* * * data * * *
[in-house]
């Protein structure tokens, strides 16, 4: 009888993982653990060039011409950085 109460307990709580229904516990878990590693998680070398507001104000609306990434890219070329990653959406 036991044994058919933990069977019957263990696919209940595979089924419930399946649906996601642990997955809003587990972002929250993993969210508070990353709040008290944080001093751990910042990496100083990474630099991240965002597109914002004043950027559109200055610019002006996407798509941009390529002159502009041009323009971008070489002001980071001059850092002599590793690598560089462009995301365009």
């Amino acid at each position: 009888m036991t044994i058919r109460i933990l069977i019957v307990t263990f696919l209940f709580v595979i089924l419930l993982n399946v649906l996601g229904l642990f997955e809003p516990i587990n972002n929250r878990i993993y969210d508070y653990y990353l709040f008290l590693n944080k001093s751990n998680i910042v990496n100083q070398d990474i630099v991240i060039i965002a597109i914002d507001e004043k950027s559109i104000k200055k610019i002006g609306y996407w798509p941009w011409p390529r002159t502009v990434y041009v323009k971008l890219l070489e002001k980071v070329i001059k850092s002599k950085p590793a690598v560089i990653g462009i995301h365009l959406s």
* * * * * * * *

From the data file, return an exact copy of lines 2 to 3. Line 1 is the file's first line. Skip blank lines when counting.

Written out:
């Protein structure tokens, strides 16, 4: 009888993982653990060039011409950085 109460307990709580229904516990878990590693998680070398507001104000609306990434890219070329990653959406 036991044994058919933990069977019957263990696919209940595979089924419930399946649906996601642990997955809003587990972002929250993993969210508070990353709040008290944080001093751990910042990496100083990474630099991240965002597109914002004043950027559109200055610019002006996407798509941009390529002159502009041009323009971008070489002001980071001059850092002599590793690598560089462009995301365009």
């Amino acid at each position: 009888m036991t044994i058919r109460i933990l069977i019957v307990t263990f696919l209940f709580v595979i089924l419930l993982n399946v649906l996601g229904l642990f997955e809003p516990i587990n972002n929250r878990i993993y969210d508070y653990y990353l709040f008290l590693n944080k001093s751990n998680i910042v990496n100083q070398d990474i630099v991240i060039i965002a597109i914002d507001e004043k950027s559109i104000k200055k610019i002006g609306y996407w798509p941009w011409p390529r002159t502009v990434y041009v323009k971008l890219l070489e002001k980071v070329i001059k850092s002599k950085p590793a690598v560089i990653g462009i995301h365009l959406s």